Syria as “A Wicked Problem”
Twelve years after the publication of Samantha Power’s A Problem from Hell, former First Lady, Senator and Secretary of State Hillary Clinton wrote her memoir Hard Choices in which Syria section was titled as “Syria: A Wicked Problem.” Samantha Power, current US ambassador at UN, in her book told the US inaction and reluctance to take lead in international arena during the instances of different genocides and humanitarian disasters in 20th century. “A Problem from Hell” was a label used by some members of the Clinton administration during the Bosnian conflict to explain almost impossibility to resolve it. Clinton’s account of Syrian problem during her tenure as a Secretary of State and even after that as an informal advisor in the instances of crisis, reveals how the US started to perceive the problem inherently “a problem from hell” and why US failed to act in the last three years.
Hillary Clinton’s new memoir, which, by many, is considered as a start for her campaign for 2016 presidential election, has been debated for the last two weeks in the US. Although more than the content of the book, Clinton’s comments about her family’s financial status after they moved out from the White House have been discussed so far, there are also significant segments of the book that shed light on the US policy on important international events in the last five years of Obama administration. One of these issues is Syria.
Clinton defines the Syrian problem, after giving accounts of several failures to resolve it, as “a wicked problem.” For her, it was a wicked problem because “wicked problems rarely have a right answer; in fact part of what makes them wicked is that every option appears worse than the next. According to her, Syria was one of these wicked ones because “Do nothing, and a humanitarian disaster envelops the region. Intervene militarily, and risk opening Pandora’s box and wading into another quagmire, like Iraq. Send aid to the rebels, and watch it end up in the hands of extremists. Continue with diplomacy, and run head-first into a Russian veto. None of the approaches offered much hope of success.”
Although Clinton is right to indicate the complexity and multidimensionality of the problem, the problem evolved since the beginning of the demonstrations in Deraa. Together with some other international actors, US has also responsibility with its inaction the transformation of the problem into a wicked one. Clinton’s account of US handling of Syria question demonstrates how past foreign policy mistakes of US led to this inaction. The members of the administration, including President Obama and Secretary Clinton repeatedly remembered the mistakes that were committed before the Iraq War and tried to avoid to be involved in another conflict in the Middle East. In fact, many in the US administration have seen the Syrian question just as another “problem from the hell” and have considered US action as the best course of action available.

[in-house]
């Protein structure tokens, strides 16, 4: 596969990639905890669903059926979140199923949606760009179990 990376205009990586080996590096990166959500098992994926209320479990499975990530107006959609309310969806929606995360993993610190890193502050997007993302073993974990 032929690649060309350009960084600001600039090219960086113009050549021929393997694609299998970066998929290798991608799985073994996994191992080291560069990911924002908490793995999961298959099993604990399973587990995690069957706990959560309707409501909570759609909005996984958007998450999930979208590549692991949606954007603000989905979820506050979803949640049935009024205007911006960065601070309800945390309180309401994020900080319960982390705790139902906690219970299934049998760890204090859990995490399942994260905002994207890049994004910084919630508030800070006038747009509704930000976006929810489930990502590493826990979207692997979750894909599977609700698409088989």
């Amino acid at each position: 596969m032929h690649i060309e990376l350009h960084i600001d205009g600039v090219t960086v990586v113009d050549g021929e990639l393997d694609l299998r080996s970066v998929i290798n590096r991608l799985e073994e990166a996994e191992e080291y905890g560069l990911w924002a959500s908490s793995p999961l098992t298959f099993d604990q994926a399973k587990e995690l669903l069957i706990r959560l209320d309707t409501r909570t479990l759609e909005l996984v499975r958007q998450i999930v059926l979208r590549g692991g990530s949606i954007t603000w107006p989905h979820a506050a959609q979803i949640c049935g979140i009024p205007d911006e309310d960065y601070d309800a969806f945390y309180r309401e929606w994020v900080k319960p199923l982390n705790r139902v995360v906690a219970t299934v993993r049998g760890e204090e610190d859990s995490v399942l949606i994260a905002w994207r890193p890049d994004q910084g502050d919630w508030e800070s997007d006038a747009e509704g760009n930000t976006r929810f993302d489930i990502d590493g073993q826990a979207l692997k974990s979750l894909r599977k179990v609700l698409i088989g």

Iraq War was not the only conflict that haunted US administration. When there were some proposals to help the opposition forces to stand up against Assad in order to force the regime for a transition, those who opposed to these proposals referred to the outcomes of the US aid to mujahedeen groups in Afghanistan. However the risk averseness of the US did not bring any good for Syrian, regional or US interests. As US administration avoids any form of action on the ground, the radical groups acquired more strength, the Syrian regime gained more self-confidence and the US allies in the region started to have second thoughts about their relations with the US. Moreover during this period, Syria has turned into a failed state that could provide a ground for the emergence and spread of illicit trade and trafficking. With the rise of ISIS in Iraq and Syria, the conflict now started to destabilize the whole region as well.
However, more importantly Syria with the hundreds of thousands of dead and millions of refugees, has become the most significant humanitarian disasters of the recent history. Although Clinton mentioned her efforts in the Syria part of her book, (of course we need to wait the accounts of other actors of US foreign policy decision making as well for a more complete picture of this process) history will judge her within an administration that fails to stop the killings of civilians in this conflict. In terms of its impact to US credibility the Syrian conflict will be at least as detrimental as US inaction in Rwandan genocide. The members of Clinton administration, including Madeline Albright for years could not provide a convincing explanation of US inaction to stop the genocide in this country. Just like that, in the future, the members of US administration will have to spend a lot of time to explain the reasons of US inaction and how the US administration watched the killing of hundreds of thousand of Syrians. Recent increase in the amount of aid to the opposition forces, including TOW missiles and limited military assistance, may not be sufficient to fix this mistake and the Syria as “a wicked problem” may be another chapter in Samantha Power’s book.
This article was originally published in Daily Sabah on June 30, 2014.